Monday this week (now last week) the office lectionary featured one of, in my mind, the most troubling passages in scripture:  I Samueal 15:1-3, 7-13.  In this passage, God rejects Samuel as king, because God had commanded him, after he defeated the Amalekites, to utterly destroy them:  man, woman, infant and suckling, ox and sheep, camel and ass.  But Saul didn’t do this after God granted him victory.  He utterly destroyed the people with the sword.  But he took the king alive, along with the best of the sheep and oxen and fatlings and lambs — and in fact, all that was good.  He only destroyed what was worthless.  Taken at face value, this portrays a bloodthirsty, vengeful god (Amalek opposed God’s people on their way to the promised land).  It portrays a god with no restraint, who does not value human life or the rest of creation.  And to reject Saul as king, because he will not follow this dispicable command (though he seems to have slaughtered all the people he could catch except the king) just sort of caps off the whole mess for me.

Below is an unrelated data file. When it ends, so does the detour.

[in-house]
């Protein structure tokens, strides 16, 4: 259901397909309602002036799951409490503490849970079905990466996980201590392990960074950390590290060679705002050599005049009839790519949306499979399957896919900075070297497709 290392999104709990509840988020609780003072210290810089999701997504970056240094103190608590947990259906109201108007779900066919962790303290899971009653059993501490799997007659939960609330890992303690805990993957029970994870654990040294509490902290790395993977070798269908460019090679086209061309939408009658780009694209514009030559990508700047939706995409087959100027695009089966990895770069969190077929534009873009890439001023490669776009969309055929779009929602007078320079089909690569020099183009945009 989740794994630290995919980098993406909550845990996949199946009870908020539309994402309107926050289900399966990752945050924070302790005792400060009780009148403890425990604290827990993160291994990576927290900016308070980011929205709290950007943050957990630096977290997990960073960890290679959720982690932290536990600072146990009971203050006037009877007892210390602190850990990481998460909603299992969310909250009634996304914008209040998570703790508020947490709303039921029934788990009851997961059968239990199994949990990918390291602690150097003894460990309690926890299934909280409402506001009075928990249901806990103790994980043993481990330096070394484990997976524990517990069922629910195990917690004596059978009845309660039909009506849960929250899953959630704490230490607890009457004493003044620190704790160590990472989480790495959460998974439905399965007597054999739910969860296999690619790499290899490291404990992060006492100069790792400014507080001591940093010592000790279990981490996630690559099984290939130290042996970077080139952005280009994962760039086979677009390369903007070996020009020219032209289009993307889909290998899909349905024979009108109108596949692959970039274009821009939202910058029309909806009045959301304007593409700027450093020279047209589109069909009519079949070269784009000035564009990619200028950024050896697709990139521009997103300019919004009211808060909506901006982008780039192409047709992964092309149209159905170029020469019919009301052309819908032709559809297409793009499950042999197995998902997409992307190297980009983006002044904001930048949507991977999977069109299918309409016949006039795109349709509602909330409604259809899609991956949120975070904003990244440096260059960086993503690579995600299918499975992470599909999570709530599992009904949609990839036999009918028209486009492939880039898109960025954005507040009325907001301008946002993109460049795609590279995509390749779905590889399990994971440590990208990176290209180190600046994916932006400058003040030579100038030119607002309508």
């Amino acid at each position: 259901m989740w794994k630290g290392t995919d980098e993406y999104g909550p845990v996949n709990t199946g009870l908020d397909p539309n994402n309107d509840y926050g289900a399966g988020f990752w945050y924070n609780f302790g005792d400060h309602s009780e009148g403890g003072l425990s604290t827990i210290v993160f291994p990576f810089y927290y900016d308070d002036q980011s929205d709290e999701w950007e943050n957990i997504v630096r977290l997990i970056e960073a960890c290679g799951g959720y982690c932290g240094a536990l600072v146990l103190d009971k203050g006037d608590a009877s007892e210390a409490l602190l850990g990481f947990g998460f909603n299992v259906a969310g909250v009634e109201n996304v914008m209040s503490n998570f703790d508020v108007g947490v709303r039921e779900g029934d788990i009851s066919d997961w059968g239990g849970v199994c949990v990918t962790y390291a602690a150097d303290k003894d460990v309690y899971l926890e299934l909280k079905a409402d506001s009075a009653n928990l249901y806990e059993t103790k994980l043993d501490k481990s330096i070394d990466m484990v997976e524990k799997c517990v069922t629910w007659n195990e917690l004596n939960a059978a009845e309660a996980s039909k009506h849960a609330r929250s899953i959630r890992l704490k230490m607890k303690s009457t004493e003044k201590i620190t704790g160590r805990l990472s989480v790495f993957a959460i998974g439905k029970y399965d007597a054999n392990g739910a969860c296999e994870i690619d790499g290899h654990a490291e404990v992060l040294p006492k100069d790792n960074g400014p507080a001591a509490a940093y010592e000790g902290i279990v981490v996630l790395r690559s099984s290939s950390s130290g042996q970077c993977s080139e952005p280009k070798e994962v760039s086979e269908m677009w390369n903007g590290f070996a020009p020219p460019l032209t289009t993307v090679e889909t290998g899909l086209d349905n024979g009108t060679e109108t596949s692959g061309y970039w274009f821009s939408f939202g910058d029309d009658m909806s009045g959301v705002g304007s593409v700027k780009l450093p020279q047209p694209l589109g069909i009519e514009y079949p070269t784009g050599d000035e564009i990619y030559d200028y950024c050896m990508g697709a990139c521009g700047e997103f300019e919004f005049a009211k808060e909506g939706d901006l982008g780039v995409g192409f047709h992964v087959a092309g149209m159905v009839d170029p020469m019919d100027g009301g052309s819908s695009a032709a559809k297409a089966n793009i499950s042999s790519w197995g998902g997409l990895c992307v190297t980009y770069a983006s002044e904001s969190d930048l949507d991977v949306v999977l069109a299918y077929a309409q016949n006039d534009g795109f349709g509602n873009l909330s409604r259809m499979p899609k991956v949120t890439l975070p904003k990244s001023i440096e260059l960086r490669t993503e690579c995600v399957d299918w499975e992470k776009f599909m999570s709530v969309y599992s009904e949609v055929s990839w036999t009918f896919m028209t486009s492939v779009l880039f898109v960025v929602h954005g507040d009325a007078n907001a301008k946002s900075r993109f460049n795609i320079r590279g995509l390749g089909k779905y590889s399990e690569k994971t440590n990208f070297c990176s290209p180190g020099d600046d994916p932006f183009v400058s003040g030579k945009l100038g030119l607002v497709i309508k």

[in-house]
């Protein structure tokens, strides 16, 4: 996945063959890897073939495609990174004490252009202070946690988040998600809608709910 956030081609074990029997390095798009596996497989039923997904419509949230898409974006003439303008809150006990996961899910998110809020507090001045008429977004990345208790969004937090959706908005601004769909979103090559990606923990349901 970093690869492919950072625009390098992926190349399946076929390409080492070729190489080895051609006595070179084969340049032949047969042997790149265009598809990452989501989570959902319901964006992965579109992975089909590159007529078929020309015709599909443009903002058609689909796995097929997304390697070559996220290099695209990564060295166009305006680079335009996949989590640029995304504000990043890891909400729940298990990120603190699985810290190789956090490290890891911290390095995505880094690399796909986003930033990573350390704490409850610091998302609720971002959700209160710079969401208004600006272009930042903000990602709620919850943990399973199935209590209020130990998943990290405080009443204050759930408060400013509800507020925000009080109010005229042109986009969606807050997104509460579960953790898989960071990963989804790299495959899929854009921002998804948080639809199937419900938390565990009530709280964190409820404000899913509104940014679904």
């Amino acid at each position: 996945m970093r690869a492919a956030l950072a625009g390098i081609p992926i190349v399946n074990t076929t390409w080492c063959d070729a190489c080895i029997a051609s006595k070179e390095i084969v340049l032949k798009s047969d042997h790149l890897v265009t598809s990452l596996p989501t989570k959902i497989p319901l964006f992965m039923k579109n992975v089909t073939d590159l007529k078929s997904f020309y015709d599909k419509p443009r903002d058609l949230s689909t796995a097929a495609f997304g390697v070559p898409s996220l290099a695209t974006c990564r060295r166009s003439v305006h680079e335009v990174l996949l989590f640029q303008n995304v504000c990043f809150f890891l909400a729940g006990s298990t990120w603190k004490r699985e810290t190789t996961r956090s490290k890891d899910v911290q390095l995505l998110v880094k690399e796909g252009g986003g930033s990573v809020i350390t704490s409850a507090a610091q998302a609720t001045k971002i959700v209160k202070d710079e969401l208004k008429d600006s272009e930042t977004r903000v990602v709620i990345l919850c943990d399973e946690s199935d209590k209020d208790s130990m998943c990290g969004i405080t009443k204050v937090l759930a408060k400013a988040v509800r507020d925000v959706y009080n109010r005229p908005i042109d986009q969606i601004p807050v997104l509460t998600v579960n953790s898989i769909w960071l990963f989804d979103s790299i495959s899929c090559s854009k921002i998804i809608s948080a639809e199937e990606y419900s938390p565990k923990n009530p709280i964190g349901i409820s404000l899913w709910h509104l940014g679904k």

Who would ever want to worship or follow a god like that?

The contrast is in the gospel, where Jesus is dying on the cross.  That’s the God I recognize.  The problem is, I don’t think we’re looking at two different gods.  So how do I reconcile this?

In all honesty, with difficulty.  Is this Solomon justifying the reign of his father David?  I understand this strand of biblical history to have been written for his court.  Is this God working with God’s people in a way they understand?  Or God’s people working with their history in a way that makes sense to them?  I tend to believe it’s likely something along these lines.  But I don’t say this with any great assurance.

We’ve had our crusades in the Christian Church, as well as in our early heritage.  And they don’t ring true to God for me.  I know there are those who would disagree.  Frankly, they tend to scare me.  Jihad just doesn’t make a lot of God sense to me.